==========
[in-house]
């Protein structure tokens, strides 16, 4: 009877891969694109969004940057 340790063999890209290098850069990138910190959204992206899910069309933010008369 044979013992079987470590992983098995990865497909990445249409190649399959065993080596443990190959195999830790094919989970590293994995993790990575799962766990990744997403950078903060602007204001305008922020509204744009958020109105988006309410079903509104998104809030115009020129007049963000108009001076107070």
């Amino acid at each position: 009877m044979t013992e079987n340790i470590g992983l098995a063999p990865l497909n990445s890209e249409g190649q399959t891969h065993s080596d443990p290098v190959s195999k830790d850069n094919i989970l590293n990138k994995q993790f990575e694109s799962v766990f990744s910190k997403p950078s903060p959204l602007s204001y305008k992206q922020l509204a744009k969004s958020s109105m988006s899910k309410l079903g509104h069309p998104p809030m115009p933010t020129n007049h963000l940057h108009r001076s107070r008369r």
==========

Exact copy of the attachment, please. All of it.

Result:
[in-house]
């Protein structure tokens, strides 16, 4: 009877891969694109969004940057 340790063999890209290098850069990138910190959204992206899910069309933010008369 044979013992079987470590992983098995990865497909990445249409190649399959065993080596443990190959195999830790094919989970590293994995993790990575799962766990990744997403950078903060602007204001305008922020509204744009958020109105988006309410079903509104998104809030115009020129007049963000108009001076107070």
């Amino acid at each position: 009877m044979t013992e079987n340790i470590g992983l098995a063999p990865l497909n990445s890209e249409g190649q399959t891969h065993s080596d443990p290098v190959s195999k830790d850069n094919i989970l590293n990138k994995q993790f990575e694109s799962v766990f990744s910190k997403p950078s903060p959204l602007s204001y305008k992206q922020l509204a744009k969004s958020s109105m988006s899910k309410l079903g509104h069309p998104p809030m115009p933010t020129n007049h963000l940057h108009r001076s107070r008369r």